Jared Cook: Seam Stretcher

Evan Silva
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Former Titans and current Rams tight end Jared Cook has long been a fascinating football specimen. At 6-foot-5 and 248 pounds, Cook was clocked below 4.40 in the forty-yard dash at South Carolina. At the 2009 NFL Combine, Cook led all tight ends in the vertical leap (41"), broad jump (10'3"), and forty time (4.50). Despite freakish athletic tools, Cook has never been an overwhelmingly productive receiver.

At South Carolina, Cook's career high in receptions was 37. He's never reached 50 catches in an NFL season. Cook has always been a big-play weapon, however. He averaged 15.2 yards per catch in his college career. Cook is averaging 13.1 yards per reception as a pro, which easily bests upper-echelon receiving tight ends Jimmy Graham (12.3), Tony Gonzalez (11.5), Aaron Hernandez (11.2), and Jason Witten (11.1). In 2012, Cook tied Rob Gronkowski for the most catches of 25-plus yards among NFL tight ends (8) despite ranking 24th in targets and forty first in snaps played. Gronkowski ranked 18th in targets and 24th in playing time.

I am intrigued by his fit in what has the look of a wide-open St. Louis offense with Cook and Tavon Austin as the primary slot receivers, and Brian Quick and Chris Givens out wide. A few weeks ago, I took time to watch each of Cook's 2012 targets. This past week, I re-watched all 76 (my count, including penalty-negated snaps) and charted each target, assigning notes on Cook's play, his defensive matchup(s), and the quarterbacks delivering -- or attempting to deliver -- him the ball.

These were my six major takeaways, with a seventh tacked onto the end concerning my expectations for Jared Cook in St. Louis.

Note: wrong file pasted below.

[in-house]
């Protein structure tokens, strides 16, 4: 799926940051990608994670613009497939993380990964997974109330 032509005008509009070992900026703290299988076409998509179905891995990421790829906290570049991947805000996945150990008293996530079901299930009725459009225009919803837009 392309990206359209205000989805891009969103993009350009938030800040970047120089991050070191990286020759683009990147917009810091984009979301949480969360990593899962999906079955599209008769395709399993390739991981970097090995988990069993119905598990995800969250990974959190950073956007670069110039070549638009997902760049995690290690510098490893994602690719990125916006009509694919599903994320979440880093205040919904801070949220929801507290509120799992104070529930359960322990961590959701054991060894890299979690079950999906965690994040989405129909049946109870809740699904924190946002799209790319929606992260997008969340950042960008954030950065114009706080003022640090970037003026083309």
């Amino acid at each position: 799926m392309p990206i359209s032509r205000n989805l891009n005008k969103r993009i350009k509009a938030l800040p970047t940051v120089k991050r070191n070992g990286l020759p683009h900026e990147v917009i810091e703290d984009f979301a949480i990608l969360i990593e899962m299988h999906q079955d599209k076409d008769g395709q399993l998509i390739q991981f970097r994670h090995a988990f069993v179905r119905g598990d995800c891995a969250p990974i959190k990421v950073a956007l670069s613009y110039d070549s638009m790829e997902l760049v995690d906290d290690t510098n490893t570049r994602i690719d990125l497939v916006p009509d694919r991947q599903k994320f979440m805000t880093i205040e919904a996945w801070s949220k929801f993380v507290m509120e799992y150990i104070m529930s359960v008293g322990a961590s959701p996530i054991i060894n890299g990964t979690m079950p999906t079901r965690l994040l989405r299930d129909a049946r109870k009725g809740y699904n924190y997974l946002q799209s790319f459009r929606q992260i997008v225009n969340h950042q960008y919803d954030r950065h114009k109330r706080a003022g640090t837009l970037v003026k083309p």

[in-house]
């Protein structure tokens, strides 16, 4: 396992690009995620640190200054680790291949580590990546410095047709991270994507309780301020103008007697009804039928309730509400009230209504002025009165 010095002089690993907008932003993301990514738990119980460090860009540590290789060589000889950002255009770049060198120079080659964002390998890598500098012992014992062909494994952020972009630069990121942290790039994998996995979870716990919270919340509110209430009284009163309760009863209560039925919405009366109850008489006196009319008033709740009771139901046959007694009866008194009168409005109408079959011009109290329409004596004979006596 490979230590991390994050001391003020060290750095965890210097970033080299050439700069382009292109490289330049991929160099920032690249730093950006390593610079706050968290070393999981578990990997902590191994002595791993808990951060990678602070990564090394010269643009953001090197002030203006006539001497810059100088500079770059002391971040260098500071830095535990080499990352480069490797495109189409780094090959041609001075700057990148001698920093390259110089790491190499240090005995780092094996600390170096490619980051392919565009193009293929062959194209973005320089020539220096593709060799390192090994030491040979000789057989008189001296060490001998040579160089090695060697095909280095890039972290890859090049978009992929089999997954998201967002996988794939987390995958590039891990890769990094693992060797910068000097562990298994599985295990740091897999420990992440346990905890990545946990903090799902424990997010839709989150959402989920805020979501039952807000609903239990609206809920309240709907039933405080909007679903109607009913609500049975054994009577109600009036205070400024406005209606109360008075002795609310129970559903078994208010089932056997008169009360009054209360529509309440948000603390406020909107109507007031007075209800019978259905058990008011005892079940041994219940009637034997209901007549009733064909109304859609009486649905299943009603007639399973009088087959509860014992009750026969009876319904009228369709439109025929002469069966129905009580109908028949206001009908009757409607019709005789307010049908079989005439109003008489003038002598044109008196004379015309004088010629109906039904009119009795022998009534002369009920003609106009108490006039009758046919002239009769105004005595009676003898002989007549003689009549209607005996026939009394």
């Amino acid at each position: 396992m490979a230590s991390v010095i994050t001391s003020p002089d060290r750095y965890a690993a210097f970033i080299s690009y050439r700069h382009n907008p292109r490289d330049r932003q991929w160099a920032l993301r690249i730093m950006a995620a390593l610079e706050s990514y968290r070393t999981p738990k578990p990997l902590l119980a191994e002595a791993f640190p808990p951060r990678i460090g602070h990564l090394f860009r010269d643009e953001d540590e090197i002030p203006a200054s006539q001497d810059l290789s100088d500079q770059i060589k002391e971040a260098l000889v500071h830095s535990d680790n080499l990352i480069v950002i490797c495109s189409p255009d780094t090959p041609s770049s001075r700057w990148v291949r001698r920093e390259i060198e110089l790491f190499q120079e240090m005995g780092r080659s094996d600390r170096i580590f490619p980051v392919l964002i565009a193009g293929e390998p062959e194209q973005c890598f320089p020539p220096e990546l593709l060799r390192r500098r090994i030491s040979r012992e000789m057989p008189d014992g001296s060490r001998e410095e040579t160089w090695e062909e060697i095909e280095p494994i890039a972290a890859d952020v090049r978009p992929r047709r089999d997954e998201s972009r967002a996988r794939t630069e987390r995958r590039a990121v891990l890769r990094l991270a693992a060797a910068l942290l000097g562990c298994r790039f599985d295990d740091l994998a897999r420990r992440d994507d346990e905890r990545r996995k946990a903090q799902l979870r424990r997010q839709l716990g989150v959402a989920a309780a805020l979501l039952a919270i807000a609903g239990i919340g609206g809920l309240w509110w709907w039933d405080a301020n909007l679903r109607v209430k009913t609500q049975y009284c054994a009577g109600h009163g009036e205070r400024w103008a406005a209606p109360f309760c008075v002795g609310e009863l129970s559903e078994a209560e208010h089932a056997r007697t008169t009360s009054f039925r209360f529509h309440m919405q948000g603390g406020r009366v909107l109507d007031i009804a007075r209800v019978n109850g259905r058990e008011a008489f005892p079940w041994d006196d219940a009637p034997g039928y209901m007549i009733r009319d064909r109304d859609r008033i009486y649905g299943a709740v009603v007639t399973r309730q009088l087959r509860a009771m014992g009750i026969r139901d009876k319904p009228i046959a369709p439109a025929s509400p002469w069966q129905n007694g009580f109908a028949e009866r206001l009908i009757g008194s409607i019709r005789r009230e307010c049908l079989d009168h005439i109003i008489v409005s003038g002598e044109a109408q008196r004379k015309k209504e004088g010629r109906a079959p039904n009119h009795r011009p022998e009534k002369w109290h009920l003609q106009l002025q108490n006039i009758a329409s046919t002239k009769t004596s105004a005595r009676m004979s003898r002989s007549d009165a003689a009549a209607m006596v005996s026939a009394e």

1. The Titans' quarterback play was nothing short of abysmal in 2012.

Not breaking news, I know. I was highly optimistic about Jake Locker entering the 2012 season. He performed well in five spot appearances as a rookie, coming off the bench to consistently move Tennessee's offense and account for five touchdowns with zero turnovers. Albeit on a small sample size -- confirmed by hindsight to be much too small -- Locker averaged 8.2 yards per pass attempt and showed no fear challenging defenses deep. He flashed playmaking ability as both a passer and runner.

After watching the bulk of his 2012 season and reviewing Jared Cook's pass target game film, I'm washing my hands of Jake Locker. Of Cook's 76 charted targets, I marked "errant pass" next to 28 (36.8 percent). 23 (30.3 percent) I charted as thoroughly "uncatchable." Locker missed Cook relentlessly high and/or wide, repeatedly forcing his tight end to make circus catches, and even on a few occasions leaving Cook out to dry for monster hits from a closing linebacker or defensive back. Locker was incredibly, woefully inaccurate. And Matt Hasselbeck wasn't a whole lot better.

2. Cook has outstanding hands and body control.

Because the ball placement of Titans quarterbacks was so maddeningly scattershot, there is a fairly large sample of game tape where Cook makes difficult receptions, ranging from "tough" to "highlight-reel" worthy, to secure poorly thrown balls. Of Cook's 44 receptions in 2012, I noted 11 (25 percent) as "great." Although Cook is not necessarily an outstanding short-area mover in terms of footwork or agility, his bodily movement skills are highly impressive. He is a leaper, and can contort his person in the air, on the fly to haul in errant passes. Cook did so often last year.

He also has great hands. I charted Cook with only five dropped passes among the 76 targets, for a "drop rate" of 6.6 percent. Jimmy Graham, Rob Gronkowski, and Aaron Hernandez are generally considered the top-three receiving tight ends in football today. Per Pro Football Focus' 2012 game charts, Cook's drop rate was easily better than Graham's (11.5 percent), Hernandez's (9.8), and Gronkowski's (9.0).

PFF has never charted Cook with more than five drops in a season. His previous career high was three. Here are Cook's seasonal drop rates: 2011: 4.1, 2010: 6.8, 2009: 0.0.

3. Cook might be the most dynamic pure seam-stretching tight end in the NFL.